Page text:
http://www.merlot.org/merlot/viewMaterial.htm?id=884026
This course introduces students to the modeling, quantification, and analysis of uncertainty. The tools of probability theory, and of the related field of statistical inference, are the keys for being able to analyze and make sense of data. These tools underlie important advances in many fields, from the basic sciences to engineering and management.6.041 Probabilistic Systems Analysis and Applied Probability (MIT)
http://www.merlot.org/merlot/viewMaterial.htm?id=884165
Welcome to 6.041/6.431, a subject on the modeling and analysis of random phenomena and processes, including the basics of statistical inference. Nowadays, there is broad consensus that the ability to think probabilistically is a fundamental component of scientific literacy. For example: The concept of statistical significance (to be touched upon at the end of this course) is considered by the Financial Times as one of "The Ten Things Everyone Should Know About Science". A recent Scientific American article argues that statistical literacy is crucial in making health-related decisions. Finally, an article in the New York Times identifies statistical data analysis as an upcoming profession, valuable everywhere, from Google and Netflix to the Office of Management and Budget. The aim of this class is to introduce the relevant models, skills, and tools, by combining mathematics with conceptual understanding and intuition.6.042J Mathematics for Computer Science (MIT)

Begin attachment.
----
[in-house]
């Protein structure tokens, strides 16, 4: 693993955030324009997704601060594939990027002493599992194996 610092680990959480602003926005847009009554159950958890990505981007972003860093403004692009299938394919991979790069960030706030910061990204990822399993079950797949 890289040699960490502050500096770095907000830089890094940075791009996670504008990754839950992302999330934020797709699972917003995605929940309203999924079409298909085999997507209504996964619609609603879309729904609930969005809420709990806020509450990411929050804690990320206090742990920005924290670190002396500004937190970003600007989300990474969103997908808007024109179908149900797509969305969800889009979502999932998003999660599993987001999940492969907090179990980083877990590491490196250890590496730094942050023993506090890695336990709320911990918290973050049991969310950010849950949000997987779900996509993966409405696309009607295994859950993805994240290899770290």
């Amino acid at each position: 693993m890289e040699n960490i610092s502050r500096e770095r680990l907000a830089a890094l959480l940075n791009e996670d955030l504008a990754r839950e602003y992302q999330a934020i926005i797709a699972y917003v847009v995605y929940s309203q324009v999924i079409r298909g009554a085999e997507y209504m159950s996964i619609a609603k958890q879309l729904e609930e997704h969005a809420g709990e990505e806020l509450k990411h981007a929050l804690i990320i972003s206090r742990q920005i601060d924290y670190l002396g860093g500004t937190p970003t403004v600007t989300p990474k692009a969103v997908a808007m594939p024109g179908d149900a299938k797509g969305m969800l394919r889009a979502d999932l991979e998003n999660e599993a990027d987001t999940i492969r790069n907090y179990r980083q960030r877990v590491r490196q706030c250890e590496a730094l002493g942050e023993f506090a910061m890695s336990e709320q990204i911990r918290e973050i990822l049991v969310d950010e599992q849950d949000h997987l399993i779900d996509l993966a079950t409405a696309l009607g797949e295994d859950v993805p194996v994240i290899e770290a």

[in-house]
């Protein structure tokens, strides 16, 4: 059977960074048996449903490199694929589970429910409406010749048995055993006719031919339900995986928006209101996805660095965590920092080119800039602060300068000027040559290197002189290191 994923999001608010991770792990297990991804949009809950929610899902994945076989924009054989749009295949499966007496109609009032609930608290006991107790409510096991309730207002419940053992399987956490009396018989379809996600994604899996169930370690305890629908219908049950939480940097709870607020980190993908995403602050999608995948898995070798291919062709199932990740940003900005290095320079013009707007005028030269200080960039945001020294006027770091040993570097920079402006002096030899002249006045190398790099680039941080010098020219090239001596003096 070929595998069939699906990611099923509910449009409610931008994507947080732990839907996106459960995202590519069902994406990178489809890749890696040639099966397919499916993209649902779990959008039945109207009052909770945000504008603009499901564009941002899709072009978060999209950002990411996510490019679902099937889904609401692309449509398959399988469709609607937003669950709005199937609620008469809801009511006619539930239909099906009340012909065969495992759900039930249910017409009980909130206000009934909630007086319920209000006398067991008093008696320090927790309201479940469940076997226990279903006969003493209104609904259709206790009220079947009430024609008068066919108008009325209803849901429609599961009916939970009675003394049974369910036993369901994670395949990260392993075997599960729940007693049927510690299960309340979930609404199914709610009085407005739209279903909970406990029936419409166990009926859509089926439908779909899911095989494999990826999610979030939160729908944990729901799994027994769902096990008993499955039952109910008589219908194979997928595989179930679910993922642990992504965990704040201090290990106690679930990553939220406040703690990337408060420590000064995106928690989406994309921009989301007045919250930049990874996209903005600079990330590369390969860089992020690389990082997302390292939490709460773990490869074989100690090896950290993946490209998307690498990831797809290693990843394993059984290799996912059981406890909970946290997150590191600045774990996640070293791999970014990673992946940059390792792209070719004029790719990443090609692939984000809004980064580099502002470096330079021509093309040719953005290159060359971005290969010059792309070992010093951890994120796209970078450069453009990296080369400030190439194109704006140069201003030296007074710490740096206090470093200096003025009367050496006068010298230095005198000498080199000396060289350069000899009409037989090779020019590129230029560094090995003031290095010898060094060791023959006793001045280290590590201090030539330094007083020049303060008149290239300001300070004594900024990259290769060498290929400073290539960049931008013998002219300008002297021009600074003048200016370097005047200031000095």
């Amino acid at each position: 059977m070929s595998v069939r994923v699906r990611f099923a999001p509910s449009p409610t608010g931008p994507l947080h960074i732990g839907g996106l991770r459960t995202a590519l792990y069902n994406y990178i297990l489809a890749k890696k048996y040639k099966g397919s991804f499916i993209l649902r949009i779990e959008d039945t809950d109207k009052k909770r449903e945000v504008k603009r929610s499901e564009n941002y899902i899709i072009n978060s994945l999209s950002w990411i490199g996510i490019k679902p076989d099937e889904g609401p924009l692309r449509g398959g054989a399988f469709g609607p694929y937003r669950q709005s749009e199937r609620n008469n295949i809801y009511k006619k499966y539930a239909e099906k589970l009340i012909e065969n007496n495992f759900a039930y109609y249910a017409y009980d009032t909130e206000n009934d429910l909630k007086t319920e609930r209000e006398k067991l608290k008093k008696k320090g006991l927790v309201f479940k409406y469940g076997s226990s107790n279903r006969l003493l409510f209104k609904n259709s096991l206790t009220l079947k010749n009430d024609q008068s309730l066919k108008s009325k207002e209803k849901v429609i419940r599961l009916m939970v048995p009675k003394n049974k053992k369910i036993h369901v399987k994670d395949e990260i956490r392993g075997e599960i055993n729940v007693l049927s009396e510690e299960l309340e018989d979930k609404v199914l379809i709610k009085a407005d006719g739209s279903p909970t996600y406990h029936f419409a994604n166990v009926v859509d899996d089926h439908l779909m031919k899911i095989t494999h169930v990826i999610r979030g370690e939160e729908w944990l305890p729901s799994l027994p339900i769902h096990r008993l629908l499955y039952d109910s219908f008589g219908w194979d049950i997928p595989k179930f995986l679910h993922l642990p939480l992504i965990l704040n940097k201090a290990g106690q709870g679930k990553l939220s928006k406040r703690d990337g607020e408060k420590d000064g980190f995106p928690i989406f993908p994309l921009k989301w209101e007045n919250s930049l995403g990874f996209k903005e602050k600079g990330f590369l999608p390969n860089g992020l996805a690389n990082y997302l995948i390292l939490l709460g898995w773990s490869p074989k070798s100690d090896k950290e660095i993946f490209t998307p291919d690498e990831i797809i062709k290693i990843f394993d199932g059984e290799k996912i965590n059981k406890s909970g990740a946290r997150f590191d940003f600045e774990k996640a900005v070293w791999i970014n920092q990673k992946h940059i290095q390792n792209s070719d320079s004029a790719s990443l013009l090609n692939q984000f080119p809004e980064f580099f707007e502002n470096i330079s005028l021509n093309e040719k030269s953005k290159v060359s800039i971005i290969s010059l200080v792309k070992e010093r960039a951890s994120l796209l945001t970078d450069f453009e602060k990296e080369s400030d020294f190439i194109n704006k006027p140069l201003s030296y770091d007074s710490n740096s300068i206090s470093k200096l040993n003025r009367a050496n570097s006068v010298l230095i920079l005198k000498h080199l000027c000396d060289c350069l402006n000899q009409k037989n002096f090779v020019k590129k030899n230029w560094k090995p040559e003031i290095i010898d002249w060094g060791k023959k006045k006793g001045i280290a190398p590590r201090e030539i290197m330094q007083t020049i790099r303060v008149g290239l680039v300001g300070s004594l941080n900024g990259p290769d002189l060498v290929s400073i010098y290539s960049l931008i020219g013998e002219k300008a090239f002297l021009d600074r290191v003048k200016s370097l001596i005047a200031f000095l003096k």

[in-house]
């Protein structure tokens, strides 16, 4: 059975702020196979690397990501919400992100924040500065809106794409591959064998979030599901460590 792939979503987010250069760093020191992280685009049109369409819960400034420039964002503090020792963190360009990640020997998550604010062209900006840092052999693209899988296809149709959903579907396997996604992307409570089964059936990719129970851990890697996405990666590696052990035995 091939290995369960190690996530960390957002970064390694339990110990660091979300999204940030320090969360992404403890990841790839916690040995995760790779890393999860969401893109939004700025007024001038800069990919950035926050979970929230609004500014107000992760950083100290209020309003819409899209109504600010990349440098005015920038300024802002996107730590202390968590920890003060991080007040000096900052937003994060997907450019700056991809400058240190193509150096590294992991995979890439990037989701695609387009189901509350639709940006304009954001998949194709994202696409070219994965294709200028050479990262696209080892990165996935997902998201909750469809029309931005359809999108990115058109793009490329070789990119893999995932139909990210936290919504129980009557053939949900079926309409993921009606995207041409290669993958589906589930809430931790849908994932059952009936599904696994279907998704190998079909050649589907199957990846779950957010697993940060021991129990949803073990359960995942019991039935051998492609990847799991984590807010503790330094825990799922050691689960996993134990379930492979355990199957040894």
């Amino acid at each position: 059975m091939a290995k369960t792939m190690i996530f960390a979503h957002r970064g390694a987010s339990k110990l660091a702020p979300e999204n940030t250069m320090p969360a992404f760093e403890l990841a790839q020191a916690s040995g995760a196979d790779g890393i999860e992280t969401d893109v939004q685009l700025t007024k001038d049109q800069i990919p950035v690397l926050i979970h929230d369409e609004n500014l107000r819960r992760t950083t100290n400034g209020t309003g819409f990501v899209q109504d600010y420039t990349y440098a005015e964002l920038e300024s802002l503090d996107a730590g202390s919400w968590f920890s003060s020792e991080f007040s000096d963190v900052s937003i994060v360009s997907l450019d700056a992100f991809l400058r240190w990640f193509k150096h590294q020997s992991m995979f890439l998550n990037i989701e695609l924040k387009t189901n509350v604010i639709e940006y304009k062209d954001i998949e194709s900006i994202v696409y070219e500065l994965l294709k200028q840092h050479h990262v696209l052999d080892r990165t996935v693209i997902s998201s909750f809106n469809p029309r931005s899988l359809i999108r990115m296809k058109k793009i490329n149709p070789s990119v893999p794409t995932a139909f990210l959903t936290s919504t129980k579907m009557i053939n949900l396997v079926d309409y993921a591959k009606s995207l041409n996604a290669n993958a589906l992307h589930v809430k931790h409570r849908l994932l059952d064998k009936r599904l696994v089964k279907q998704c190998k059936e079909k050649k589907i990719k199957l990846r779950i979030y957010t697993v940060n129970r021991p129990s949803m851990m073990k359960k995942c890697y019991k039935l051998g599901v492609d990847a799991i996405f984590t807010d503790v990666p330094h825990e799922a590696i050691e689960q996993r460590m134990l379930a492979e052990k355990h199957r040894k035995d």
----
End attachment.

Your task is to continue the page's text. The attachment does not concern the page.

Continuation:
http://www.merlot.org/merlot/viewMaterial.htm?id=884148
This course covers elementary discrete mathematics for computer science and engineering. It emphasizes mathematical definitions and proofs as well as applicable methods. Topics include formal logic notation, proof methods; induction, well-ordering; sets, relations; elementary graph theory; integer congruences; asymptotic notation and growth of functions; permutations and combinations, counting principles; discrete probability. Further selected topics may also be covered, such as recursive definition and structural induction; state machines and invariants; recurrences; generating functions.6.042J Mathematics for Computer Science (MIT)
http://www.merlot.org/merlot/viewMaterial.htm?id=884196
This subject offers an introduction to Discrete Mathematics oriented toward Computer Science and Engineering. The subject coverage divides roughly into thirds: Fundamental concepts of mathematics: definitions, proofs, sets, functions, relations. Discrete structures: graphs, state machines, modular arithmetic, counting. Discrete probability theory. On completion of 6.042, students will be able to explain and apply the basic methods of discrete (noncontinuous) mathematics in Computer Science. They will be able to use these methods in subsequent courses in the design and analysis of algorithms, computability theory, software engineering, and computer systems.8.044 Statistical Physics I (MIT)
http://www.merlot.org/merlot/viewMaterial.htm?id=884608
This course offers an introduction to probability, statistical mechanics, and thermodynamics. Numerous examples are used to illustrate a wide variety of physical phenomena such as magnetism, polyatomic gases, thermal radiation, electrons in solids, and noise in electronic devices.